Childcare Attendance and Academic Achievement at Age 16 Years

Marie Pier Larose, Catherine Haeck, Isabelle Ouellet-Morin, Edward D. Barker, Sylvana M. Côté*

*Corresponding author for this work

Research output: Contribution to journalArticlepeer-review

3 Citations (Scopus)


Importance: Low school preparedness is linked to high school dropout, poor employment, and negative outcomes. Childcare attendance may increase school readiness and foster academic achievement. Objective: To explore whether childcare attendance was associated with academic achievement at the end of compulsory schooling (age 16 years in the UK), whether maternal education level was a moderator, and the benefit-cost ratio of childcare regarding productivity returns of academic achievement. Design, Setting, and Participants: In this cohort study, data were included from the Avon Longitudinal Study of Parents and Children (ALSPAC) born from April 1991 to December 1992 and the UK National Pupil Database for examination results. Data on academic achievement at age 16 years were available for 11843 participants. Data were collected from June 2006 to June 2008, and data were analyzed from September 2019 to May 2020. Exposures: On average, 3.7%, 5.9%, and 90.4% attended childcare full time, part time, and less than 10 hours per week, respectively. Maternal education was assessed by questionnaire during pregnancy. Analyses included weights for population representativeness and propensity score weights to account for parental selection into childcare. Main Outcomes and Measures: Academic achievement was defined as no certificate, Level 1 General Certificate of Secondary Education (GCSE; limited training), or Level 2 GCSE (qualification for academic post-16 education; high school diploma equivalent). Lifetime productivity return estimates were withdrawn from previous economic analysis based on pupil's qualifications. Results: Of 14541 children in the ALSPAC study, 8936 children had complete data on childcare attendance, academic achievement, and maternal education levels. Of these, 4499 (50.3%) were male. Attending childcare was associated with higher probabilities of obtaining a Level 1 or 2 GCSE qualification (Level 1: relative risk, 1.41; 95% CI, 1.16-1.73; Level 2: relative risk, 1.62; 95% CI, 1.30-2.01); however, this association was moderated by the child's maternal education level. When children of mothers with low education attended childcare, their probability of no GCSE qualification went from 28.9% (95% CI, 26.8-31.0) to 20.3% (95% CI, 18.0-22.8), whereas children of mothers with higher education had a probability of no qualification of less than 10% regardless of childcare attendance. The benefit-cost ratio for each £1 (US $1.40) invested in full-time childcare attendance for children of mothers with low education was £1.71 (95% CI, 1.03-2.45; US $2.39; 95% CI, 1.44-3.43) for those who reached a Level 2 GCSE qualification. Conclusions and Relevance: Promoting universal childcare with facilitated access for children of lower socioeconomic backgrounds deserves to be considered as a way to reduce the intergenerational transmission of low academic achievement.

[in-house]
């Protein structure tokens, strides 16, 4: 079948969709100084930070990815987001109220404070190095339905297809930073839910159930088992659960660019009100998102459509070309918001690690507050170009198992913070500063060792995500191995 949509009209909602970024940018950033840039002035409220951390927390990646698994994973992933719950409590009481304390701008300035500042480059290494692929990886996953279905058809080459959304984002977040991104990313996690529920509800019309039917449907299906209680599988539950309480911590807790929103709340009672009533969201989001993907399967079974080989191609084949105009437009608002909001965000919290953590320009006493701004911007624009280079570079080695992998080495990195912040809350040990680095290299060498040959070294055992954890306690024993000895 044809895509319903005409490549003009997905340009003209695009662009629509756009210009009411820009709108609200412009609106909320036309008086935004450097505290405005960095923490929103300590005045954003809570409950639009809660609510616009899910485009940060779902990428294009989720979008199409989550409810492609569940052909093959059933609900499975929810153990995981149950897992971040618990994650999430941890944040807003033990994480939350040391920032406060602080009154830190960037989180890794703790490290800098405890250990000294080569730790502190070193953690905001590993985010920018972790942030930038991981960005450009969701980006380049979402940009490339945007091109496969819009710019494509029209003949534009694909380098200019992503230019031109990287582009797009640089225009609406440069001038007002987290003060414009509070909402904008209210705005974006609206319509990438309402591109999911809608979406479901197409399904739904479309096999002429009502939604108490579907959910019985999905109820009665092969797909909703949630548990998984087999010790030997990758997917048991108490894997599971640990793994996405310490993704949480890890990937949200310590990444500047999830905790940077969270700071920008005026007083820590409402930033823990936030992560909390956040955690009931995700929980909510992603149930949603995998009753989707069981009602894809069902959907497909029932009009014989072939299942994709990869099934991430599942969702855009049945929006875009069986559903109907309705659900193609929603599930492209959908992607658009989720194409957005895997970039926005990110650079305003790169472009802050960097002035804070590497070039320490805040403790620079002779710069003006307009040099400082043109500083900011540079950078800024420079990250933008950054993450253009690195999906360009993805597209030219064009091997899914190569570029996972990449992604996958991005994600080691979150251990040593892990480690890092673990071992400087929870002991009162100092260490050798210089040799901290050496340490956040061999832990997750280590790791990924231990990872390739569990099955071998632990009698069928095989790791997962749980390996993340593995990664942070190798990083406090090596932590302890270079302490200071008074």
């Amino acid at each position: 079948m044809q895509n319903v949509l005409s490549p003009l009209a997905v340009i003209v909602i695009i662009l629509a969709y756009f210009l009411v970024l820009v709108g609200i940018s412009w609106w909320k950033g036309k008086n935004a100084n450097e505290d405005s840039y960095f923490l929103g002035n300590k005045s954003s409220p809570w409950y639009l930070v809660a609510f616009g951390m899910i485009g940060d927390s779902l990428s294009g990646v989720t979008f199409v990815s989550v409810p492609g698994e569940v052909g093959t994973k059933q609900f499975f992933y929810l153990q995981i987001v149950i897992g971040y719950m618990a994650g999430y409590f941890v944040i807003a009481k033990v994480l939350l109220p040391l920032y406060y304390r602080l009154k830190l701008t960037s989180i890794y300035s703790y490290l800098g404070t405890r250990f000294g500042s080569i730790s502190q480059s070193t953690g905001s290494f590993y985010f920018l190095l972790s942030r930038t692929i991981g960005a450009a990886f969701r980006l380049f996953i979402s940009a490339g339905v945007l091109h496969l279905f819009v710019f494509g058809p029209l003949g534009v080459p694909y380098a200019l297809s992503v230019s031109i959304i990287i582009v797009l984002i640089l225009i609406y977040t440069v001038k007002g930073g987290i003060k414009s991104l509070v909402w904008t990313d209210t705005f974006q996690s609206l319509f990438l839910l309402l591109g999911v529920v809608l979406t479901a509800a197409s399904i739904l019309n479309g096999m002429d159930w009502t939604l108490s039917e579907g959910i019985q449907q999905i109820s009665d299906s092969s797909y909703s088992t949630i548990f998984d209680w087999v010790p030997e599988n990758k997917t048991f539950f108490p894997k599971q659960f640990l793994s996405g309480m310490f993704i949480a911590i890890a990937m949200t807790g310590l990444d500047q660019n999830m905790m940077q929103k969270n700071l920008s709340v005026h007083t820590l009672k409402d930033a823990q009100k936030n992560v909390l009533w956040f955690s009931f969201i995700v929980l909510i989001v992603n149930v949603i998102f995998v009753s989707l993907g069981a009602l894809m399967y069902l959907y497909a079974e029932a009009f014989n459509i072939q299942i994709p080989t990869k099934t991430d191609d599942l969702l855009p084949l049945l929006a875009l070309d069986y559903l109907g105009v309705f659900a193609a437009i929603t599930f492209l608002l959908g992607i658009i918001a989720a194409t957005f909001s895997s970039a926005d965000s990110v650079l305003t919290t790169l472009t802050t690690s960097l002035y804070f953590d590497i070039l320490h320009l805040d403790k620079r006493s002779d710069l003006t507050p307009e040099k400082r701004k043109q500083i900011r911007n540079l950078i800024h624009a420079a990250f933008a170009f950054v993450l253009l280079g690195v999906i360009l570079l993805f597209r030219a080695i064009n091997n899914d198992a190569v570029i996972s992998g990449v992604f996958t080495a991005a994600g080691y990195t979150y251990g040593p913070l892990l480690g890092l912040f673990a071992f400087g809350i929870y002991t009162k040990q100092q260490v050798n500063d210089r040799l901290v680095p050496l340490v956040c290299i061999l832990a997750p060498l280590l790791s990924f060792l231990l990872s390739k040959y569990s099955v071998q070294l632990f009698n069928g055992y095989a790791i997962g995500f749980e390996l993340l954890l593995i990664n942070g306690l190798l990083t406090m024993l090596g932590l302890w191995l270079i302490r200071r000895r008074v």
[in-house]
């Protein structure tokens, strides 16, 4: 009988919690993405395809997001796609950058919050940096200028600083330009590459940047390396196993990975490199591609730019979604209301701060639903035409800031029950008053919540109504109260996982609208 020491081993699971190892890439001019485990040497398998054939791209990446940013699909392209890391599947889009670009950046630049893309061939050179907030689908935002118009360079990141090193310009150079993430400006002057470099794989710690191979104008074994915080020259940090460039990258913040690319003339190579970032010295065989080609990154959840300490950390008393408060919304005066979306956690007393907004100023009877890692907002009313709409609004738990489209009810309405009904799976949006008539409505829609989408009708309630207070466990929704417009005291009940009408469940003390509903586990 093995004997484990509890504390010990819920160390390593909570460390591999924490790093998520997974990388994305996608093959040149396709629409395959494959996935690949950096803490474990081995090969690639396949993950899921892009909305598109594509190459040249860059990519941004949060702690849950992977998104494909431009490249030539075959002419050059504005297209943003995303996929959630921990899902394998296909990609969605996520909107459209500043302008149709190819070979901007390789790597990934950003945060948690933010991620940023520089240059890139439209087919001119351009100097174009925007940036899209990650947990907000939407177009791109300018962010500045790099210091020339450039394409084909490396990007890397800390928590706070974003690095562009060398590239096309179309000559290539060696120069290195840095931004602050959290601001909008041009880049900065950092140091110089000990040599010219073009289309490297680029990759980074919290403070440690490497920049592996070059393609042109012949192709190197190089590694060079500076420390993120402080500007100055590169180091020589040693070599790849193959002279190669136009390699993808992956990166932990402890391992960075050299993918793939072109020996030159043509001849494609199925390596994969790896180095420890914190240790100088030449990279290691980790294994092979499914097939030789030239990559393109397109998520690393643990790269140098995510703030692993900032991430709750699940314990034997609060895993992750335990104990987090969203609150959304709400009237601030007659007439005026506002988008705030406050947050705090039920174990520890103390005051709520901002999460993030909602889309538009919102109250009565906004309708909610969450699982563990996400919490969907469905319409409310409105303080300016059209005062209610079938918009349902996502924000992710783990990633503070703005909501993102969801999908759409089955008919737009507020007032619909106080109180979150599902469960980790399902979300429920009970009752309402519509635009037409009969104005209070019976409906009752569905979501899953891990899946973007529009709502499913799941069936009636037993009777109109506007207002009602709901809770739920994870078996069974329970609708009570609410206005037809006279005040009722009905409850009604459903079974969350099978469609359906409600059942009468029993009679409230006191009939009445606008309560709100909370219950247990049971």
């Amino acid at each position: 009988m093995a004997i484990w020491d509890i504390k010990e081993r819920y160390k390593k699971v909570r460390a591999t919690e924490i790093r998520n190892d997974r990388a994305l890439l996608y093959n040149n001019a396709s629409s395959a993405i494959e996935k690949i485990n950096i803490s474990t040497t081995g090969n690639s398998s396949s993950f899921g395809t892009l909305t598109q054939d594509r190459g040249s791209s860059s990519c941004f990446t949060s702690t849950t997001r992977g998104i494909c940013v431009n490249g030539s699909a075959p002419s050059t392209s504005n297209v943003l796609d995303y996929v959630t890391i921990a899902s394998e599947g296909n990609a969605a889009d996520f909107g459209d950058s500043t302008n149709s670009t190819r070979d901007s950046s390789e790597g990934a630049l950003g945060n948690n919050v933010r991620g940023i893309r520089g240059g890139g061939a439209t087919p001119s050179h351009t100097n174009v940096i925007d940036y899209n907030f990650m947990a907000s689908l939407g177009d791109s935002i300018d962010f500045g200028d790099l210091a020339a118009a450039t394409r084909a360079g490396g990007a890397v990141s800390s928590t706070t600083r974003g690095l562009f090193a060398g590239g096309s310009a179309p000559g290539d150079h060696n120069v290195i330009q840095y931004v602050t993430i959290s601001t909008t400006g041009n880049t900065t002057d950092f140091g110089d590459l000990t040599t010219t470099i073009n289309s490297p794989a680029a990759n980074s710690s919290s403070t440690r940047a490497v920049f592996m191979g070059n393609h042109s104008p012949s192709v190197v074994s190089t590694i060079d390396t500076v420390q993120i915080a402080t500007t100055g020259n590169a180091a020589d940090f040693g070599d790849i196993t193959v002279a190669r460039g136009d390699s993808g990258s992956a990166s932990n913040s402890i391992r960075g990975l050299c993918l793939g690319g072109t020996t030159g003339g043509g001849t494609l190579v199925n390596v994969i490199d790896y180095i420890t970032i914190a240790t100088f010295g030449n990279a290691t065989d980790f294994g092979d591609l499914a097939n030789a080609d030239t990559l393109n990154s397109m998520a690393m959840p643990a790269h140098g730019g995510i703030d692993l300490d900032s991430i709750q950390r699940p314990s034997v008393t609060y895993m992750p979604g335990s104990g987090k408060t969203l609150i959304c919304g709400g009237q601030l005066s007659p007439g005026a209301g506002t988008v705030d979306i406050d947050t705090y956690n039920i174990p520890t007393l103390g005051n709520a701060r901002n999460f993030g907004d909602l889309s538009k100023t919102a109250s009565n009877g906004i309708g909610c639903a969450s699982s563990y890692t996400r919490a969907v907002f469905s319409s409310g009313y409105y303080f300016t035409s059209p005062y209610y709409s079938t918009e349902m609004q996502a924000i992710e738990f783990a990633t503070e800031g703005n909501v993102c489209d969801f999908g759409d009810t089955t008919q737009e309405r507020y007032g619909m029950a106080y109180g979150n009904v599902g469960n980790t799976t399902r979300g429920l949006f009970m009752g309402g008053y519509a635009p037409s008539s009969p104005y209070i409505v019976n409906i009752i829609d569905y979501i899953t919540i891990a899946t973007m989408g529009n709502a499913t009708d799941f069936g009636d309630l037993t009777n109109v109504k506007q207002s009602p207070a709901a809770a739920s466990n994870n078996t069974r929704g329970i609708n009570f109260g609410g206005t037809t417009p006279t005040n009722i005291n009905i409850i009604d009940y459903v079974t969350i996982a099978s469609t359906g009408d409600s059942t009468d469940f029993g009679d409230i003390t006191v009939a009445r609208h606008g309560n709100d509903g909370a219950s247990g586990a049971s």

Original languageEnglish
Pages (from-to)939-946
Number of pages8
JournalJAMA Pediatrics
Issue number9
Publication statusPublished - Sept 2021


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